He wasn’t ready to be dismissed. “I would warn you, Nicholaa, that being clever isn’t going to aid your cause. The journey to London will be difficult at best, and the time we’re forced to spend together will be tolerable for you only if you behave.”
She refused to turn around. There was fire in her voice when she spoke again. “My God, you are an arrogant man. I’ve been given sanctuary here and even unholy Normans cannot break that law. I won’t leave.”
She let out a gasp and turned to confront him. “You would violate the right of sanctuary?”
“No, but you will walk outside these walls when the time comes.”
A shiver of fear rushed down Nicholaa’s spine. What weapon could he use against her? Her mind jumped from one possibility to another, and after a long minute she concluded that he was bluffing. There wasn’t a thing he could do to force her to leave her safe haven.
The rush of relief made her eyes fill with tears.
Her composure vanished. She completely forgot she was standing in a sickroom. She certainly wouldn’t have shouted at the barbarian otherwise.
“As long as Normans are in England, I’ll never leave here. Never!”
Never arrived exactly eight weeks later.
Baron Hugh had fully recovered from his illness and had left the abbey the day before. The abbess told Nicholaa she’d overheard Baron Royce ask his friend to stay at the holding until he’d taken the prize to London.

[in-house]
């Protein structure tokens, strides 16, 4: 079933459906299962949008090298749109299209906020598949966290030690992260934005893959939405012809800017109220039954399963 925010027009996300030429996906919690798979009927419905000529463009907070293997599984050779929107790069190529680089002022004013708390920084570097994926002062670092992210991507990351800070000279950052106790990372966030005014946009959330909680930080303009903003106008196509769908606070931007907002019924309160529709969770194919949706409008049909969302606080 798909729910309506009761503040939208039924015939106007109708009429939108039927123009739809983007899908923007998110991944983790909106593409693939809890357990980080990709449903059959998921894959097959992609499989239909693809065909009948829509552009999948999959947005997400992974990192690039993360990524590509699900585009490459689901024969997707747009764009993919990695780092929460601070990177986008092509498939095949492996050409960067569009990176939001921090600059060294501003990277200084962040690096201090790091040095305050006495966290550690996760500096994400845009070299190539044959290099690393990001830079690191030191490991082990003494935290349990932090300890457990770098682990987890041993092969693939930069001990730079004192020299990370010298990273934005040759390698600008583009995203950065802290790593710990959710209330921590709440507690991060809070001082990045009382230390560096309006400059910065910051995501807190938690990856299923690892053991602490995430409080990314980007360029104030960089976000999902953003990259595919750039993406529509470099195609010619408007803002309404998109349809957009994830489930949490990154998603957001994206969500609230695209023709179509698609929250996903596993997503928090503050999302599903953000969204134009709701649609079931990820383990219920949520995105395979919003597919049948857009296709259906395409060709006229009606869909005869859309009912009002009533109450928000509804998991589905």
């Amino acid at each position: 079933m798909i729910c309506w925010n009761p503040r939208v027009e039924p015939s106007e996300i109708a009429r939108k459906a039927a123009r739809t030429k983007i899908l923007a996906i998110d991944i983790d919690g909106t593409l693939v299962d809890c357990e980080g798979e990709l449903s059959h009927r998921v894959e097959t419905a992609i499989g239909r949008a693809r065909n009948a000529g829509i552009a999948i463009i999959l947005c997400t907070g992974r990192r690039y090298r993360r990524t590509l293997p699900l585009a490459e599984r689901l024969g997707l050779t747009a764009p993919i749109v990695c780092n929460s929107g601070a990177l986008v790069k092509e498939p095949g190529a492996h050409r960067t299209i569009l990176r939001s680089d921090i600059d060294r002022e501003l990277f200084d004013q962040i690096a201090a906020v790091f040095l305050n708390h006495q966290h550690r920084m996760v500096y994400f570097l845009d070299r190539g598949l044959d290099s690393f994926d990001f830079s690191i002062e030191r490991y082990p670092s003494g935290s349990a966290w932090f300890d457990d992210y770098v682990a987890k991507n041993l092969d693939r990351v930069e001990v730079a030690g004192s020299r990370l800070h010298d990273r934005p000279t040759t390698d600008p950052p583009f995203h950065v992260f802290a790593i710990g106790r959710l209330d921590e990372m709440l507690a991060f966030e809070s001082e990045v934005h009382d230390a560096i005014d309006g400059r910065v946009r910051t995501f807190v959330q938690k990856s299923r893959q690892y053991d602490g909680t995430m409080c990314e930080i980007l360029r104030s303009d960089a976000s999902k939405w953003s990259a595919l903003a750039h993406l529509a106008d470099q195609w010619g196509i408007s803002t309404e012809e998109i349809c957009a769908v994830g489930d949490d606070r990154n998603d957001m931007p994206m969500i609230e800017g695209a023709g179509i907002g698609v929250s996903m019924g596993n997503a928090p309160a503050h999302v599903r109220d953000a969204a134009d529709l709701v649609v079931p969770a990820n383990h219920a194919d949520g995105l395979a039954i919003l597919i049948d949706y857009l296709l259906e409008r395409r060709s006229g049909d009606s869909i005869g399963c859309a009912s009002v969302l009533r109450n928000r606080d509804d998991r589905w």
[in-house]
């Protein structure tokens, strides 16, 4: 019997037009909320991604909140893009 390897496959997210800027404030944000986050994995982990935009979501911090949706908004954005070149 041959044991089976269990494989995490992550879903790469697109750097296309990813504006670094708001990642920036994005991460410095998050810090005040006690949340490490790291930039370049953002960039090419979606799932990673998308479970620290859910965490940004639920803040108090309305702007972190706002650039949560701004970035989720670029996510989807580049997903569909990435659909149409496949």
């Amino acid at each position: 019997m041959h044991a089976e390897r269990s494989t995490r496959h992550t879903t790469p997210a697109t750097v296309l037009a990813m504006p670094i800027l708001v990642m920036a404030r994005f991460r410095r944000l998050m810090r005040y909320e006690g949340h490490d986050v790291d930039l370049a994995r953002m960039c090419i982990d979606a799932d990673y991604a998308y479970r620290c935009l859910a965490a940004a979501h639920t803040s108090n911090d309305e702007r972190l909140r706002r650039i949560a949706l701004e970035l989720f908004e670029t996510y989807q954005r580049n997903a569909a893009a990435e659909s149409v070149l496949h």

“I believe, Nicholaa, the prize he referred to is you,” the abbess remarked in a sympathetic voice.
“He’s bluffing,” Nicholaa muttered.
She repeated those two words to herself over and over again during that long day. She didn’t sleep at all that night, either. Royce had sent a messenger back to the abbey just before nightfall with the order that Lady Nicholaa was to gather her possessions and be ready to leave the abbey the following morning.
The abbess didn’t believe the Norman was the type of man who would bluff, but she kept that thought to herself. She packed Nicholaa’s small traveling bag and carried it down to the front entrance as a precaution against the very remote possibility that the baron did in fact have a plan of action in mind.
“Perhaps, if you’re prepared, nothing will happen,” the abbess declared.
Nicholaa was dressed and pacing in earnest by the crack of dawn. She wore her favorite cream-colored chainse and royal blue bliaut for the simple reason that her mother had helped her stitch the garments and the clothing always made her mood lighten. The material was too thin for the harsh winter weather, but she wasn’t going outside so that didn’t matter.
She declined the invitation to join the sisters for morning prayers, knowing full well she’d do more squirming than praying and would certainly distract the others.
Her trusted servant, Alice, came to give her weekly report a scant hour later. The elderly woman was sweet-tempered, extremely loyal to her mistress, and had a strong memory for details. She was fifteen years older than Nicholaa, yet clung to the youthful habit of giggling whenever she was nervous.
Alice was giggling when she rushed into the vestibule where Nicholaa waited for her. “It’s just as we suspected, milady,” Alice blurted out. She managed a quick curtsy, then continued. “Baron Hugh has settled in for a nice long stay at the castle, and Baron Royce is preparing to come and fetch you.”
Nicholaa took hold of Alice’s hand and pulled her to the window. She motioned for her servant to sit down on the bench and then sat down next to her.